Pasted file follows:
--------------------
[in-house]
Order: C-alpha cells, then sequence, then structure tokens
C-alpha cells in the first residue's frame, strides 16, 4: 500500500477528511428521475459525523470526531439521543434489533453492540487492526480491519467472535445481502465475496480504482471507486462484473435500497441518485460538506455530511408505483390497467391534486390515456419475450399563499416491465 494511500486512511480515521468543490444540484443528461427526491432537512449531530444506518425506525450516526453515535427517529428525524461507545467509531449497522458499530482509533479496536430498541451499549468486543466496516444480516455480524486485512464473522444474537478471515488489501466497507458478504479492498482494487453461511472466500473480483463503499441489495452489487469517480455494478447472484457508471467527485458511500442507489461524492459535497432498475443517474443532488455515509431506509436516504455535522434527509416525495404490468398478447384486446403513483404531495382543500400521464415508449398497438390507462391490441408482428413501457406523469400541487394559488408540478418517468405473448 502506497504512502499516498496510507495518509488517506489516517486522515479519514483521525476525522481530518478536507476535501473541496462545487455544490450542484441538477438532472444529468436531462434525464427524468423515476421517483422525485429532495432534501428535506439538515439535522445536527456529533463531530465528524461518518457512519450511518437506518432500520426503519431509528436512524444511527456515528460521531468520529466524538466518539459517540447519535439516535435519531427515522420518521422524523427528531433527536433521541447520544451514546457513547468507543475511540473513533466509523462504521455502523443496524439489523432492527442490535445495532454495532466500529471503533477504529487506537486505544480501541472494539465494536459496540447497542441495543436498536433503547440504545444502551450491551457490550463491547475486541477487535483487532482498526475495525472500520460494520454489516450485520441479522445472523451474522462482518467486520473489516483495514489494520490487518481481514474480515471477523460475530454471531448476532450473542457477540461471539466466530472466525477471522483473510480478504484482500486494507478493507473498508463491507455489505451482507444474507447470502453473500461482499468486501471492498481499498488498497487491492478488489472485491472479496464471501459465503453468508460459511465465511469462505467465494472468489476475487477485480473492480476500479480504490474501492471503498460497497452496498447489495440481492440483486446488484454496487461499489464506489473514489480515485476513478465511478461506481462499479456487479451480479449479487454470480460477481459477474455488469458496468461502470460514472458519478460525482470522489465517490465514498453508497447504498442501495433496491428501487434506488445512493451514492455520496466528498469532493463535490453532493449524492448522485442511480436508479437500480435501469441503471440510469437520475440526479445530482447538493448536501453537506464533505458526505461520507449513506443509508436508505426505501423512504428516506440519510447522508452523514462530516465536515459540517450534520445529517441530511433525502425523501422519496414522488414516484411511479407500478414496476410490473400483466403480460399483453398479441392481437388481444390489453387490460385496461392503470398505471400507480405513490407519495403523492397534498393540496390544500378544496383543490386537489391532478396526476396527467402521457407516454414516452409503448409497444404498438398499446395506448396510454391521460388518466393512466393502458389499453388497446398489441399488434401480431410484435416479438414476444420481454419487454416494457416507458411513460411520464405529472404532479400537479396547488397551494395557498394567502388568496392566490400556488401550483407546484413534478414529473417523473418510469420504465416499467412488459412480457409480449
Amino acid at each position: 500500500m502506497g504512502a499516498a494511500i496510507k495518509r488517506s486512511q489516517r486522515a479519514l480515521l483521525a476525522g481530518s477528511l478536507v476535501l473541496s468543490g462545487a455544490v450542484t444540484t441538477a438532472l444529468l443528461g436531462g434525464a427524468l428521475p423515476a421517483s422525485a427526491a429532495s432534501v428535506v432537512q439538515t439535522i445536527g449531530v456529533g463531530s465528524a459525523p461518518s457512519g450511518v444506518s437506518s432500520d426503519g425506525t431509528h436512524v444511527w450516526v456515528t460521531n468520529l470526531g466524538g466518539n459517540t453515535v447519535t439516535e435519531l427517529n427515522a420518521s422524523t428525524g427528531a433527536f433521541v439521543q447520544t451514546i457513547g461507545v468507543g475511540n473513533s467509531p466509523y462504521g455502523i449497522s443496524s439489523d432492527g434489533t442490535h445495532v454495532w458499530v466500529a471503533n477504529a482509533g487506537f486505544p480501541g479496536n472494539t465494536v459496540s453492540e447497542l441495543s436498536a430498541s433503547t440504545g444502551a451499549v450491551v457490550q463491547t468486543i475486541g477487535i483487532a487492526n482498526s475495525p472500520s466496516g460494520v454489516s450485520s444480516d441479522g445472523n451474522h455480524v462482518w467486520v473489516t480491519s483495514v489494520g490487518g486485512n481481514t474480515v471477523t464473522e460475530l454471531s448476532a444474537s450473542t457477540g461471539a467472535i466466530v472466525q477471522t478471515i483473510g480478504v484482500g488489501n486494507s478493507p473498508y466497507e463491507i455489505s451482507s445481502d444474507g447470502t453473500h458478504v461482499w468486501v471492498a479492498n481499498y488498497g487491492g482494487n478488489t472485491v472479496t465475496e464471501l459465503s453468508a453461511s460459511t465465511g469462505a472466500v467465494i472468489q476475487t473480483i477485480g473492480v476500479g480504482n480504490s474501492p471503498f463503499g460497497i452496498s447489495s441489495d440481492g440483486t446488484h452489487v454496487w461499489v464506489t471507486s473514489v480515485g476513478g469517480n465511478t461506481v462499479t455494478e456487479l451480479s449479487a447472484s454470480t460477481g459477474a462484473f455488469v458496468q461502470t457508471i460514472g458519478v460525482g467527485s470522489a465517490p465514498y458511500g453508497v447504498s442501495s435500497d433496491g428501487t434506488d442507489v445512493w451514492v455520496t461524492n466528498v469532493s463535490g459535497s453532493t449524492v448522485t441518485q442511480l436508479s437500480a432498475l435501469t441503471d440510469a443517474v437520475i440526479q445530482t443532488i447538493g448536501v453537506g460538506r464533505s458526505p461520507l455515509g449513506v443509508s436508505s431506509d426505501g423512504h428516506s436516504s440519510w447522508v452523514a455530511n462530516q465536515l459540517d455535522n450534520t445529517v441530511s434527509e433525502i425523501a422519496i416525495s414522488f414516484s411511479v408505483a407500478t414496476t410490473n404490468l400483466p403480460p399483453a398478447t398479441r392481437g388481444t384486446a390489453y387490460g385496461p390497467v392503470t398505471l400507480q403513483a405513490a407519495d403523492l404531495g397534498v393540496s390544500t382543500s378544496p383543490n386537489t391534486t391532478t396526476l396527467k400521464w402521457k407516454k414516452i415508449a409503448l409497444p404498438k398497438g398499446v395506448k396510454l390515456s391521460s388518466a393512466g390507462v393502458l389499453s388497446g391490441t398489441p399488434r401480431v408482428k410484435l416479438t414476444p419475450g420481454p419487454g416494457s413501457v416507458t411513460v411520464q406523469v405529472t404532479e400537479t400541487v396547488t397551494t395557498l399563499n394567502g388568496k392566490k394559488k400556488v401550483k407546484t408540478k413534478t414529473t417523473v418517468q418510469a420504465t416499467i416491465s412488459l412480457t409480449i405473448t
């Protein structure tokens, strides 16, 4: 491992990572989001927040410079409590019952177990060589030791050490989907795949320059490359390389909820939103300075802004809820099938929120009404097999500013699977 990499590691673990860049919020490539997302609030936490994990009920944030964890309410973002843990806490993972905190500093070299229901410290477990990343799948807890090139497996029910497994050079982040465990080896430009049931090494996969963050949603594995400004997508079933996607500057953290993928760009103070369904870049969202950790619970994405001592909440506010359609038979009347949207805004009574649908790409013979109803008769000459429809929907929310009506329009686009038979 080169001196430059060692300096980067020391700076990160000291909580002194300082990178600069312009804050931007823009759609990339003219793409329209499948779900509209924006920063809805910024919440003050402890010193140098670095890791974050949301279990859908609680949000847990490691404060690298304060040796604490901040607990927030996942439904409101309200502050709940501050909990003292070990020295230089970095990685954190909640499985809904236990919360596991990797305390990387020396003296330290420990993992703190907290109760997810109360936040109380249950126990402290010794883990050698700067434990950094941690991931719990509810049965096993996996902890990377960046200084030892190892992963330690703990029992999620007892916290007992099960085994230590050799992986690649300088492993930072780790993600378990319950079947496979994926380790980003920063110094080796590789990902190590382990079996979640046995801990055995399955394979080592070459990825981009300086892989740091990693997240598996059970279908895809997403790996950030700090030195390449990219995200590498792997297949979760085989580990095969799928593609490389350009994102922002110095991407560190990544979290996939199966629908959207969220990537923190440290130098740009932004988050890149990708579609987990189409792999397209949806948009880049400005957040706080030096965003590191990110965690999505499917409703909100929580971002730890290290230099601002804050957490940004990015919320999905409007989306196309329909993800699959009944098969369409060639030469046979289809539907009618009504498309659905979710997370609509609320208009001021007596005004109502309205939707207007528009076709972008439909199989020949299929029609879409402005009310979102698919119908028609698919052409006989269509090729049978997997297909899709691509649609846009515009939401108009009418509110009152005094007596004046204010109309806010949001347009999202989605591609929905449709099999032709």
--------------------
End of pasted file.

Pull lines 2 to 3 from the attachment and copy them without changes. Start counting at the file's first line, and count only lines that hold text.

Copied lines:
Order: C-alpha cells, then sequence, then structure tokens
C-alpha cells in the first residue's frame, strides 16, 4: 500500500477528511428521475459525523470526531439521543434489533453492540487492526480491519467472535445481502465475496480504482471507486462484473435500497441518485460538506455530511408505483390497467391534486390515456419475450399563499416491465 494511500486512511480515521468543490444540484443528461427526491432537512449531530444506518425506525450516526453515535427517529428525524461507545467509531449497522458499530482509533479496536430498541451499549468486543466496516444480516455480524486485512464473522444474537478471515488489501466497507458478504479492498482494487453461511472466500473480483463503499441489495452489487469517480455494478447472484457508471467527485458511500442507489461524492459535497432498475443517474443532488455515509431506509436516504455535522434527509416525495404490468398478447384486446403513483404531495382543500400521464415508449398497438390507462391490441408482428413501457406523469400541487394559488408540478418517468405473448 502506497504512502499516498496510507495518509488517506489516517486522515479519514483521525476525522481530518478536507476535501473541496462545487455544490450542484441538477438532472444529468436531462434525464427524468423515476421517483422525485429532495432534501428535506439538515439535522445536527456529533463531530465528524461518518457512519450511518437506518432500520426503519431509528436512524444511527456515528460521531468520529466524538466518539459517540447519535439516535435519531427515522420518521422524523427528531433527536433521541447520544451514546457513547468507543475511540473513533466509523462504521455502523443496524439489523432492527442490535445495532454495532466500529471503533477504529487506537486505544480501541472494539465494536459496540447497542441495543436498536433503547440504545444502551450491551457490550463491547475486541477487535483487532482498526475495525472500520460494520454489516450485520441479522445472523451474522462482518467486520473489516483495514489494520490487518481481514474480515471477523460475530454471531448476532450473542457477540461471539466466530472466525477471522483473510480478504484482500486494507478493507473498508463491507455489505451482507444474507447470502453473500461482499468486501471492498481499498488498497487491492478488489472485491472479496464471501459465503453468508460459511465465511469462505467465494472468489476475487477485480473492480476500479480504490474501492471503498460497497452496498447489495440481492440483486446488484454496487461499489464506489473514489480515485476513478465511478461506481462499479456487479451480479449479487454470480460477481459477474455488469458496468461502470460514472458519478460525482470522489465517490465514498453508497447504498442501495433496491428501487434506488445512493451514492455520496466528498469532493463535490453532493449524492448522485442511480436508479437500480435501469441503471440510469437520475440526479445530482447538493448536501453537506464533505458526505461520507449513506443509508436508505426505501423512504428516506440519510447522508452523514462530516465536515459540517450534520445529517441530511433525502425523501422519496414522488414516484411511479407500478414496476410490473400483466403480460399483453398479441392481437388481444390489453387490460385496461392503470398505471400507480405513490407519495403523492397534498393540496390544500378544496383543490386537489391532478396526476396527467402521457407516454414516452409503448409497444404498438398499446395506448396510454391521460388518466393512466393502458389499453388497446398489441399488434401480431410484435416479438414476444420481454419487454416494457416507458411513460411520464405529472404532479400537479396547488397551494395557498394567502388568496392566490400556488401550483407546484413534478414529473417523473418510469420504465416499467412488459412480457409480449